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‘Random Acts of Flyness’ Doesn’t Give a F–k If White People Get It

How Terence Nance’s genre-busting, mind-blowing show translates African-American life through an avant-comedy lens — and doesn’t care whether you understand it or not

Dominique Fishback and Austin Smith in "Random Acts of Flyness."

Dominique Fishback and Austin Smith in "Random Acts of Flyness."

Rog Walker/HBO

At first glance, Random Acts of Flyness might sound like something you’ve seen before: a block of programming where a stable of actors run through sketches, intercut with musical performances and acerbic takes on the issues of the day. But the new HBO series from Terence Nance isn’t like anything else on the small screen — or any screen, really — right now, or recently, or possibly ever. Assembled through a collage of screenwriting, opinion, analysis and rage, it’s a 30-minute collection of snapshots that show the multifaceted realities of being a black person in the America of 2018. You wonder if some hapless HBO executive got tricked into paying for what feels like a mass-hallucination experiment. When it comes to a complete and total lack of fucks, nothing else on television can compete with it.

It’s tricky to describe what happens in an average installment of Flyness — other than “a mechanism to deliver one man’s idea of what sheer unadulterated blackness can look and feel like” — because nothing about it is average. The whole enterprise is a mutant organism that defies categorization, one that revels in non-standard composition; every episode plays with chronology, jumping back and forth through time, looping in on itself recursively in the way that memory does. There are comedic contributions that morph into body horror, confessionals from people throwing off binary gender norms, chimerical microdramas built around a recurring theme, singing, dancing, screaming and video games. Put it to you this way: Imagine the irradiated stepchild of In Living Color, Parliament-Funkadelic’s whole vibe, Fishbone LPs, rap videos from the 1990s and every black student union conversation that ever happened at an HBCU and a PWI from 2004 to the present-day. You’re getting closer.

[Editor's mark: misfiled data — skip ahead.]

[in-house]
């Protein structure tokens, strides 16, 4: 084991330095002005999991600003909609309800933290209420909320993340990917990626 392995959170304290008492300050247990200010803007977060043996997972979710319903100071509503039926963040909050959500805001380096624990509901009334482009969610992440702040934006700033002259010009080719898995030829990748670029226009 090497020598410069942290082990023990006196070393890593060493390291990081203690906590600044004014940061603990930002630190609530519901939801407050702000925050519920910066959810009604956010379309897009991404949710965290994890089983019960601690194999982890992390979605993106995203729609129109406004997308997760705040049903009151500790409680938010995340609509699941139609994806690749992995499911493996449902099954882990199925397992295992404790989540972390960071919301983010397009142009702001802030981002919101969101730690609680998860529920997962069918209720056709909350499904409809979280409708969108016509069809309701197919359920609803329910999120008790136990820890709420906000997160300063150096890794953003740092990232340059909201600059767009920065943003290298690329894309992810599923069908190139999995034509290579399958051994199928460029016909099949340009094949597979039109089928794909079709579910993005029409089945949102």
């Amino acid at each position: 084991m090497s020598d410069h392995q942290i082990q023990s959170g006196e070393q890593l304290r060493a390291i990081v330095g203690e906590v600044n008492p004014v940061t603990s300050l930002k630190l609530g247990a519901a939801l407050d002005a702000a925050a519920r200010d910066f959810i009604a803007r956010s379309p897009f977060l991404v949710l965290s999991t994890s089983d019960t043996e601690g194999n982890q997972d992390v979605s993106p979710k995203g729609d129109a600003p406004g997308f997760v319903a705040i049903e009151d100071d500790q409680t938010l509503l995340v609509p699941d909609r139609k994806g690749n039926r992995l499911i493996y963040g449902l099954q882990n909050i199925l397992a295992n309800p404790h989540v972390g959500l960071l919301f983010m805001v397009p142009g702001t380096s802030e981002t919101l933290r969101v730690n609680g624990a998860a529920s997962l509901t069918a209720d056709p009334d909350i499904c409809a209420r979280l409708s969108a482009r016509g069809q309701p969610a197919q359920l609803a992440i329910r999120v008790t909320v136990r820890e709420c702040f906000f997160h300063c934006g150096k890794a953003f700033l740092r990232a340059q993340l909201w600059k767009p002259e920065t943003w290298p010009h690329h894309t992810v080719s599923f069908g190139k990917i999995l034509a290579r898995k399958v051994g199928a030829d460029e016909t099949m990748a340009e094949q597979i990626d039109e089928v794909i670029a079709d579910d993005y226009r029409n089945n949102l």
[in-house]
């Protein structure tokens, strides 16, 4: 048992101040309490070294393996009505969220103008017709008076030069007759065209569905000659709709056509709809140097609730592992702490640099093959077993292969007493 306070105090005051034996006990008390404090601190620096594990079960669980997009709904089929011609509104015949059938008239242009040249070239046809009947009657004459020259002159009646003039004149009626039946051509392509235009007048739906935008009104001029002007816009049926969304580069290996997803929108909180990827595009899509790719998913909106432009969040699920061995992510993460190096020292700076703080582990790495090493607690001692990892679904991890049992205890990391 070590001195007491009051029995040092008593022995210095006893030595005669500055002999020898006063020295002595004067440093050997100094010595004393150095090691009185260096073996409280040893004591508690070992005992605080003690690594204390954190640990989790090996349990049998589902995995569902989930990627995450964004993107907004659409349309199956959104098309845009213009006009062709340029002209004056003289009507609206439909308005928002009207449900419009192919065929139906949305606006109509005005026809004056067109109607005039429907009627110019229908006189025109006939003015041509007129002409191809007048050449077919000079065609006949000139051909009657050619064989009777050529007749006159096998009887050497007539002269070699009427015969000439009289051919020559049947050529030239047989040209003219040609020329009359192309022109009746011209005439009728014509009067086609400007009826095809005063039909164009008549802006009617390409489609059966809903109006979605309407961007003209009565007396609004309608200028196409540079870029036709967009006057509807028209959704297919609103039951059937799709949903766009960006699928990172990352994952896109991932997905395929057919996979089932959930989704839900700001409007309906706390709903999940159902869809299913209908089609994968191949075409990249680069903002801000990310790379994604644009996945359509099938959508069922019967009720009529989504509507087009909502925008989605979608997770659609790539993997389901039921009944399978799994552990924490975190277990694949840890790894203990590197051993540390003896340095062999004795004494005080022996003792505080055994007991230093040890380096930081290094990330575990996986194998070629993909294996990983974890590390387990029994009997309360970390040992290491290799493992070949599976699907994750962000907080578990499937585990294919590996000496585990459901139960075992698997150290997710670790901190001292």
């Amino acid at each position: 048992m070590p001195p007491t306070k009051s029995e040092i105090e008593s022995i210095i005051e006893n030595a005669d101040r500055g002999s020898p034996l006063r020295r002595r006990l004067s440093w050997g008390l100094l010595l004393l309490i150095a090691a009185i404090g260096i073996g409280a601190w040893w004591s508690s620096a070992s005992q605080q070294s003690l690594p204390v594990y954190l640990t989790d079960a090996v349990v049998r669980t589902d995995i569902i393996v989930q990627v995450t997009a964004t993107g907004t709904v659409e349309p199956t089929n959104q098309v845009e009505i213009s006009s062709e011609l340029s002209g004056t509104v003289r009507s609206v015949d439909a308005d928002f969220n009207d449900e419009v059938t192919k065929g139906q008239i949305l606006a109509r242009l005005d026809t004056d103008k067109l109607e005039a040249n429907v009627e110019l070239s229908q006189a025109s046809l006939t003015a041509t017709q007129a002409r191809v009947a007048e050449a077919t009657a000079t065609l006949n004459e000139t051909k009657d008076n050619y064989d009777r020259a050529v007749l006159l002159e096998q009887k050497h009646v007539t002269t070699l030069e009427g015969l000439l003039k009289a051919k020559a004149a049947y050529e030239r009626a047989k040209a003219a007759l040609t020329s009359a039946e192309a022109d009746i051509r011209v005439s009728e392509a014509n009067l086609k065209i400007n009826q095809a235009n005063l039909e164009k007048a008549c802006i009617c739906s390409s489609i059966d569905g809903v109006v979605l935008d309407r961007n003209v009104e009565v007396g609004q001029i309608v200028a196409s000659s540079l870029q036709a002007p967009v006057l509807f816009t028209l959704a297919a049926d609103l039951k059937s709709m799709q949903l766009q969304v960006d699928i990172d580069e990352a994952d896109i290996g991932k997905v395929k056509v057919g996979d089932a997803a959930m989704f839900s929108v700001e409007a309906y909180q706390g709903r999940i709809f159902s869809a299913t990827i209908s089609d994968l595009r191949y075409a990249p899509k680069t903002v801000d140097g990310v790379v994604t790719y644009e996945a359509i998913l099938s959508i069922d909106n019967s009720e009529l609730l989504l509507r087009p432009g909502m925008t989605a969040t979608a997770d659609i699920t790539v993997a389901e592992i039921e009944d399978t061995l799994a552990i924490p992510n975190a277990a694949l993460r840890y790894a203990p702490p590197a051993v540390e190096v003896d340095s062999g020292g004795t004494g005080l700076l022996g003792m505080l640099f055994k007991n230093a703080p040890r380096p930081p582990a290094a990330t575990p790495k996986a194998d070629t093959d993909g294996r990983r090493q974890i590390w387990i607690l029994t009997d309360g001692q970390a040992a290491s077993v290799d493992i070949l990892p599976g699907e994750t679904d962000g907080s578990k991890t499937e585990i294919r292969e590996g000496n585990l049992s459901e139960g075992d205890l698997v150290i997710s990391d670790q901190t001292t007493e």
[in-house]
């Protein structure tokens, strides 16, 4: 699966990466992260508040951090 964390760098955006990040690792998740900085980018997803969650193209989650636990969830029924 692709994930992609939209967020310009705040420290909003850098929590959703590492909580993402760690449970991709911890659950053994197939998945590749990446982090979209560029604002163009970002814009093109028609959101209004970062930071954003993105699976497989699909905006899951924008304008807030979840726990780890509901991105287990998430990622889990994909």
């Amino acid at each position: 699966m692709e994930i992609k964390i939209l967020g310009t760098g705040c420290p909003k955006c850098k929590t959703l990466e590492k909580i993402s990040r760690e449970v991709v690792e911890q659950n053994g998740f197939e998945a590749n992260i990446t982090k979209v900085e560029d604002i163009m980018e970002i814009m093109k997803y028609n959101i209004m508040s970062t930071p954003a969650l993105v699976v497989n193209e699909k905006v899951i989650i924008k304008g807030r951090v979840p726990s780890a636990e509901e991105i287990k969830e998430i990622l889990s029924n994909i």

You probably heard about the Jon Hamm/”White Be Gone” bit that got some traction. But, for the benefit of readers, here are some other standout moments from the five episodes that have aired so far:

-One segment has Coretta Scott King waking Martin Luther King, Jr. from a bizarre sleep fantasy. She lovingly asks him what happened in his dream, kisses her husband and straddles to kiss him, which seems like a prelude to intimacy. Then the civil-rights leader says “go ahead” and she smacks him. Coretta kisses him and MLK asks for another smack, which he gets.

– During a public-access cable show called “Everybody Dies,” a white boy and girl wander into the waiting room between life and death, along with a group of black kids. The host, an emotionally strained black woman named Ripa the Reaper, tells them that they’re in the wrong place and they need to go down the hall to a room where there are cookies. The black kids don’t get treats, only a harried shove through the door marked “Death.”

– Terence comes home late to find his lover masturbating with a sizable massager. They talk calmly about their open polyamorous relationship after he settles into bed, only to be interrupted by audio from the phone she was just holding while rubbing one out. The video on the phone is an old TV interview of iconic author/playwright Lorraine Hansberry.